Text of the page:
Then, after my sixth-or-so time getting murderized by him, it hit me. I still ran around doing chip damage with the lightning, but then I stopped when I got him down to about half health. I switched to the ice ammo and ran endlessly around the arena, waiting for him to pull his big healing move. As soon as he did, I blasted away with the ice, freezing him in place. Boom. The fire vulnerable spot was open and unprotected. I tapped the D-pad, switched to to fire ammo, and before you knew it, I was jumping in circles around an ape corpse.
I wouldn't go so far as to call the combat in Scars Above "Souls-like", which I feel is an overused descriptor for game mechanics that require a mixture of deliberation, experimentation, and skill. But I will say that I butted my head into this guy for at least a half hour before I figure out how to take him down, so take that as you will. Scars Above is definitely not a boss rush either, as the exploration aspect is a huge part of the game, and overcoming smaller enemies can be just as challenging the first time you meet them as figuring out bosses (I ran through the first part of the first level like five times before I got my feet under me).
While not an outright horror game, Scars Above is also a bit scary. Creeping through an unknown area can be very frightening, especially since the game is not at all shy about popping bad guys up behind you. The sound design keeps you on your toes, as you can constantly hear threatening-sounding things moving around in the brush. More than once, some harmless creature would come scurrying by, only to be greeted by me screaming, cursing, and unloading a clip of lightning into the ground all around it.
Scars Above looks like it is going to be a pretty good time for fans of challenging shooters. Definitely not a mindless run-and-gun experience, Scars Above will appeal to a hardcore audience that enjoys a bit of thinking and strategy with their zappy guns. And of course, there are the mysteries to solve. That Metahedron isn't going to figure itself out, after all.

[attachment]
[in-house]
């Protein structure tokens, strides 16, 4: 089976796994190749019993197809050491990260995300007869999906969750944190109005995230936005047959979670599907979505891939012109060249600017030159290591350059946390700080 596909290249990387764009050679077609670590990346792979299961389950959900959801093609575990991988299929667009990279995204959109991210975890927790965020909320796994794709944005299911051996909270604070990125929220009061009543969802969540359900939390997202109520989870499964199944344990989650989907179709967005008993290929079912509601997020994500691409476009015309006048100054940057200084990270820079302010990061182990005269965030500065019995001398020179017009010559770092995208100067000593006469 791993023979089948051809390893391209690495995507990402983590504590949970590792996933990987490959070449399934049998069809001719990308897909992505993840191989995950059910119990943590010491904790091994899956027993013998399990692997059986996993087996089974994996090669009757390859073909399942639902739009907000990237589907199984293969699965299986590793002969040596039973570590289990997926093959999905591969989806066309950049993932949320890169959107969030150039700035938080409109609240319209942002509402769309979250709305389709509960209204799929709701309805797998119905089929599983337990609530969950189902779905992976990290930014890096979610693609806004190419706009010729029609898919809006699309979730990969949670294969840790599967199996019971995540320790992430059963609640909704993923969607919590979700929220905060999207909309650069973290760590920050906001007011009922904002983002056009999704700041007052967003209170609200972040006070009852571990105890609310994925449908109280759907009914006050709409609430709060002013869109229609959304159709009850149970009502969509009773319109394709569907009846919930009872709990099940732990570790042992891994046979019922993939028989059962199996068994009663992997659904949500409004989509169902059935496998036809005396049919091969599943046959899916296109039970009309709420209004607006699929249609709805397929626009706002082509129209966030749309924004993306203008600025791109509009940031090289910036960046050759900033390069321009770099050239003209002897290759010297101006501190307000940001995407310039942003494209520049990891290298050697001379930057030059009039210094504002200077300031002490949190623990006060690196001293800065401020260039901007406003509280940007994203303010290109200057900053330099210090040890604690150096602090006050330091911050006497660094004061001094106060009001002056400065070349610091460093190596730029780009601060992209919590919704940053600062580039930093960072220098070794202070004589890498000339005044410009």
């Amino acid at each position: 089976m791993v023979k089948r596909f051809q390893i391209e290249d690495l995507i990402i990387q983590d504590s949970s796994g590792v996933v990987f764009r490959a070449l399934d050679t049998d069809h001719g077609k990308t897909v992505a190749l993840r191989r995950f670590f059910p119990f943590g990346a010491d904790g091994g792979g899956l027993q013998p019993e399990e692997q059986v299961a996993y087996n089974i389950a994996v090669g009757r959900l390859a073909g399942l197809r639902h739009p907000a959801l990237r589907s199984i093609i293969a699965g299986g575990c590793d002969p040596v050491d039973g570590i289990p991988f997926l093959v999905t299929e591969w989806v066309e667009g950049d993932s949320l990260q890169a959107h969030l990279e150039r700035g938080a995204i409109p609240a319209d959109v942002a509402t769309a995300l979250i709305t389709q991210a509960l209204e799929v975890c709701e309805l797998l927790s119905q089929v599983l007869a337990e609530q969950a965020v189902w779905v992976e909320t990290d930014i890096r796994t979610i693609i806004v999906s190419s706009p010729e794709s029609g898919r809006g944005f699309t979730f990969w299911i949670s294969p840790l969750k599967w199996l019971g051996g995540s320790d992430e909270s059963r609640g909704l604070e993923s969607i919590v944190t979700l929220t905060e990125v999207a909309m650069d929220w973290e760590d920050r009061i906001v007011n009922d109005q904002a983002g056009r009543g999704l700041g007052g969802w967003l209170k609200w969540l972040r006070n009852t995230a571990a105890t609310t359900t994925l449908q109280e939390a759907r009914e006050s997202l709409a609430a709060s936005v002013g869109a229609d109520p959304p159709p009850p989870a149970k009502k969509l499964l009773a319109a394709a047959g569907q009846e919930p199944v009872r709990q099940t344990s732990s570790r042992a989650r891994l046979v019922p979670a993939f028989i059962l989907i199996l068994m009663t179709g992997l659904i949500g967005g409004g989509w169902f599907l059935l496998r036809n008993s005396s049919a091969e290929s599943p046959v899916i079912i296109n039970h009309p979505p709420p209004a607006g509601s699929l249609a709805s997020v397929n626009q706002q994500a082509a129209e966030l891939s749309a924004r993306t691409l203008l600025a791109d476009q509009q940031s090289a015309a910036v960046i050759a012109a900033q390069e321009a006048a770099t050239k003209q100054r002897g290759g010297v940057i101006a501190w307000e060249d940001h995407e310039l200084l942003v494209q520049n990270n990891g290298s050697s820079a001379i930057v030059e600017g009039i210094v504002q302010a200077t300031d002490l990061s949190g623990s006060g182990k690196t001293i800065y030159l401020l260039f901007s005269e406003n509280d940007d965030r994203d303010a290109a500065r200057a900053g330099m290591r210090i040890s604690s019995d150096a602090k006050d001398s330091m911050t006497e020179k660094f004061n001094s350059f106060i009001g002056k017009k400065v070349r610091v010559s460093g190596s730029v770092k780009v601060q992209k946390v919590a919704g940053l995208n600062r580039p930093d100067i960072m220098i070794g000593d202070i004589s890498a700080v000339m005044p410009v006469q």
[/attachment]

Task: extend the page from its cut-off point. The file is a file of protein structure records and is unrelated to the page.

Crew positions aboard the Hermes open up on February 27, 2023. Prospective crew members can wishlist Scars Above on Steam here.
* The product in this article was sent to us by the developer/company.
Howdy. My name is Eric Hauter, and I am a dad with a ton of kids. During my non-existent spare time, I like to play a wide variety of games, including JRPGs, strategy and action games (with the occasional trip into the black hole of MMOs). I am intrigued by the prospect of cloud gaming, and am often found poking around the cloud various platforms looking for fun and interesting stories. I was an early adopter of PSVR (I had one delivered on release day), and I’ve enjoyed trying out the variety of games that have released since day one. I've since added an Oculus Quest 2 to my headset collection. I’m intrigued by the possibilities presented by VR multi-player, and I try almost every multi-player game that gets released.
My first system was a Commodore 64, and I’ve owned countless systems since then. I was a manager at a toy store for the release of PS1, PS2, N64 and Dreamcast, so my nostalgia that era of gaming runs pretty deep. Currently, I play on Xbox Series X, PS5, PS4, PSVR, Quest 2, Switch, Luna, GeForce Now, (RIP Stadia) and a super sweet gaming PC built by John Yan. While I lean towards Sony products, I don’t have any brand loyalty, and am perfectly willing to play game on other systems.
When I’m not playing games or wrangling my gaggle of children, I enjoy watching horror movies and doing all the other geeky activities one might expect. I also co-host Spielberg Chronologically, where we review every Spielberg film in order, which you can find wherever you get your podcasts.
Follow me on Twitter @eric_hauter, and check out my YouTube channel here.View Profile